Statement by Jim Walsh at the House Subcommittee on National Security Hearing: Protecting America From a Bad Deal

June 6, 2018

Weapon Program: 

  • Nuclear
  • Missile

Mr. Chairman, Mr. Ranking Member, and Members of the Committee:

It is an honor to appear again before your committee, this time to discuss the consequences of the Trump Administration's decision to unilaterally abrogate the Joint Comprehensive Plan of Action (JCPOA), the international nuclear agreement with Iran and our P5+1 partners. Congress will face difficult but critical decisions going forward as a result of this decision, and so I laud the committee for beginning to prepare for the future ahead.

I come to today’s hearing as someone who has provided assessments to Republican and Democratic presidents, as well as to Republican and Democratic Members of Congress, as they have wrestled with these policy challenges. I have studied Iran, its nuclear program, its role in the region, sanctions, and terrorism for more than 15 years. I have written extensively on Iran and its foreign policy, and have had the honor to share my views in testimony before Congress on a number of occasions.

In my testimony today, I want to directly address four issues raised by this hearing.

1) The domestic and international reaction to the President's decision

2) An accounting of what had been accomplished by the nuclear agreement

3) A review of various criticisms of the JCPOA

4) The negative consequences of violating the agreement for US national security and America's standing in the world

My summary judgment is that the JCPOA was successfully addressing the single most important American national security interest in the Gulf, namely, preventing Iran from acquiring nuclear weapons. By violating the agreement and having no real strategy to replace it, the Administration has increased the risk of nuclear proliferation in the Middle East, raised the probability of military conflict between the US and Iran, undermined America's single most important national security alliance, and likely worsened the very problems the Administration said it was trying to solve, e.g., Iran's regional activities and its ballistic missile program.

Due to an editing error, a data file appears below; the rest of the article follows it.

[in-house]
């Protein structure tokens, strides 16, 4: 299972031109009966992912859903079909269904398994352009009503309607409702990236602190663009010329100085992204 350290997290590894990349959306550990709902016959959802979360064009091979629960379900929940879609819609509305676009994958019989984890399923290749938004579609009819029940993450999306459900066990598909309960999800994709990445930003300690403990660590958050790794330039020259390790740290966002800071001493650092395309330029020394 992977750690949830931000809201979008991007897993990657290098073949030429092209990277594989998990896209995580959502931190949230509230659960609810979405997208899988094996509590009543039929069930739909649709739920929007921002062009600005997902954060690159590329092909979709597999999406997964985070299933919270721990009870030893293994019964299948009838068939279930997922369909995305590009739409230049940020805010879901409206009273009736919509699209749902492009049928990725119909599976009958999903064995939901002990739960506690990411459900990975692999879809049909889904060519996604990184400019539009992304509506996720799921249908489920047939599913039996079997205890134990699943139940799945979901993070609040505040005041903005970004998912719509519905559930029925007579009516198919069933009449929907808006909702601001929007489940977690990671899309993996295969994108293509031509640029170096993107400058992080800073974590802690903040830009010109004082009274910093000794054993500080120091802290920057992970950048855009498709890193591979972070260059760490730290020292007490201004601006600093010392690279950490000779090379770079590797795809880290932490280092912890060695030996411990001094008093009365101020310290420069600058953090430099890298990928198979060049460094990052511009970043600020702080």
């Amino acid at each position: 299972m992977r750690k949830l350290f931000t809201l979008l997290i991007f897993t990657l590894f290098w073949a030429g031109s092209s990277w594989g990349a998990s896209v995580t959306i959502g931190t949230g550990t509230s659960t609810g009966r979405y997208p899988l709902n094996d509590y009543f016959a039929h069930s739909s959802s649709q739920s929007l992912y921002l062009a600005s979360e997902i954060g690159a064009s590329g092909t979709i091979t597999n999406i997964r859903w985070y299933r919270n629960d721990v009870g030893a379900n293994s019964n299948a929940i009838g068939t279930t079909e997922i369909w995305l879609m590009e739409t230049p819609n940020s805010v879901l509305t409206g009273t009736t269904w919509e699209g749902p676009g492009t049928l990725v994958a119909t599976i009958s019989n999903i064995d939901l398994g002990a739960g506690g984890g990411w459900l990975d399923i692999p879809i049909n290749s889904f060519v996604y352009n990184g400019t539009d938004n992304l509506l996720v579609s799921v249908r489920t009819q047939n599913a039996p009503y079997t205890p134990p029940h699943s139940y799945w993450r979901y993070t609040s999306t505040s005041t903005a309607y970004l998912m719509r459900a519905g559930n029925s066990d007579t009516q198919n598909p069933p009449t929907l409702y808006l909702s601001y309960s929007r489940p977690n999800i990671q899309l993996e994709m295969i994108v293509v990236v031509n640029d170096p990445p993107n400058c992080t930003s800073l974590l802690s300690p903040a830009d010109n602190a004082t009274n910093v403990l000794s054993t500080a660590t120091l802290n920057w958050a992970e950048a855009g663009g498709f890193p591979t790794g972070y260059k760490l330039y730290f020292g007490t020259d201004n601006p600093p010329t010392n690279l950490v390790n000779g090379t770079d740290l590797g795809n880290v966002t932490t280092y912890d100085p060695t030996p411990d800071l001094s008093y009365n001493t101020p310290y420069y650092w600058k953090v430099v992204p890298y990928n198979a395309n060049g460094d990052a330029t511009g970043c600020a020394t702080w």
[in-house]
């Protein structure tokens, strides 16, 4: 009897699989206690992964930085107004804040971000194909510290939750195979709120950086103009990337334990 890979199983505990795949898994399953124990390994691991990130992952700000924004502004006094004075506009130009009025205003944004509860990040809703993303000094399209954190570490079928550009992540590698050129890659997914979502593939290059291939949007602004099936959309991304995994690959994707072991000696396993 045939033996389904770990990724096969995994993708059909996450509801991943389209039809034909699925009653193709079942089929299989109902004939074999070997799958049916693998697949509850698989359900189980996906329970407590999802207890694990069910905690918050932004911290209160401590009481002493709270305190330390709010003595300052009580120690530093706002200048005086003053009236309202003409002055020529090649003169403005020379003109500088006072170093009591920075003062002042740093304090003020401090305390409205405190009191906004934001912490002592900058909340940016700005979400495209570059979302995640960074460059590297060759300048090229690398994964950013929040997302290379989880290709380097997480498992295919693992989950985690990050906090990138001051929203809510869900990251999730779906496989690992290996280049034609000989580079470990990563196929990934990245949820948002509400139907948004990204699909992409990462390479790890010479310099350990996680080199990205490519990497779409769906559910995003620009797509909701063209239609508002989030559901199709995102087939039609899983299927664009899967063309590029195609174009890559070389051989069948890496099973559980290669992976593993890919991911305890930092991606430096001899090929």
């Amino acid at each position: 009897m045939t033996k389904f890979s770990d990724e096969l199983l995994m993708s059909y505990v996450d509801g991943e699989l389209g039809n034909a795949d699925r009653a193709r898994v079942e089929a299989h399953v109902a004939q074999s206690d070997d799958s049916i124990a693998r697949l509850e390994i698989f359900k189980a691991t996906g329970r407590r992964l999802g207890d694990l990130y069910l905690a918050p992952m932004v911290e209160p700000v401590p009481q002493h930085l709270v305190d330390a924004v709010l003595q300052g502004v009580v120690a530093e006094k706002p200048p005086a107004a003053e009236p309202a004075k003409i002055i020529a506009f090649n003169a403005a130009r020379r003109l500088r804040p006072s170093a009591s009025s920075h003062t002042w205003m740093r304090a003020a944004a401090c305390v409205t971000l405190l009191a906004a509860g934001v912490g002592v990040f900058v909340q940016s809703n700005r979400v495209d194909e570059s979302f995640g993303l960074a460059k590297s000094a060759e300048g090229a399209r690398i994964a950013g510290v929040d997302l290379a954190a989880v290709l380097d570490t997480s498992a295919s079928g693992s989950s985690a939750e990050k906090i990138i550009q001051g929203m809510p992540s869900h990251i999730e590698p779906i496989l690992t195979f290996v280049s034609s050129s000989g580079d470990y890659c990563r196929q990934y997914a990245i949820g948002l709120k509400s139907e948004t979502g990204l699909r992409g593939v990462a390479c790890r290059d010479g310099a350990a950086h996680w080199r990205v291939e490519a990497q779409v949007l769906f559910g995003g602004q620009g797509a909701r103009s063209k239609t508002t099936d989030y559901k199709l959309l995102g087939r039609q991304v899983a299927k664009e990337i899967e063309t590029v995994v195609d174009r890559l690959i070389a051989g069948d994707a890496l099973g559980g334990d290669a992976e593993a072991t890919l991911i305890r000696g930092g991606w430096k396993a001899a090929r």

1) The domestic and international reaction to the President's action A long list of government officials and nuclear experts had urged the President to comply with the agreement, including many who had previously criticized the JCPOA as well as important national security officials in the Trump Administration and in the US military. Secretary of Defense Mattis and CENTCOM Commander Votel, men who may have to respond to what happens next, both argued for staying in the JCPOA. While serving in office, Secretary of State Tillerson had also argued for remaining in the agreement. Similarly, in the US House of Representatives the chairs of the two committees most directly involved in these issues, Chairman Royce of Foreign Affairs and Chairman Thornberry of House Armed Services, urged the President not to break the agreement. In addition, dozens of former officials and nuclear experts cautioned against undermining the JCPOA.

Internationally, America's closest and most important allies --Britain, France, and Germany-- pleaded with the President to not violate the deal. Conservative British Foreign Secretary Johnson said breaking the agreement would be a "mistake," and that "every alternative is worse." Echoing those views were the UN Secretary General and also the President of the European Commission, who warned that it would constitute "a major threat to security in the region."

Less well appreciated were concerns emanating from Israel. Prime Minister Netanyahu's views received extensive press coverage, but not former Prime Minster Euhud Barak, who had been a critic of the agreement and who at various points while in office had considered a military strike on Iran's nuclear facilities. He pointed to the "logic in maintaining" the JCPOA. He is not alone. Maj. Gen. Amos Gilad, the former research chief at Military Intelligence, also a critic of the agreement, expressed a similar view as did others in Israel's professional military and intelligence community.

In short, an overwhelming consensus, including central figures serving in the current administration, cautioned against violating the deal. As with the decision to withdraw from the Paris Climate accord, the President ignored his own advisers, America's allies, and members of his own Congressional leadership and tore up the agreement.

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Read the full testimony below.

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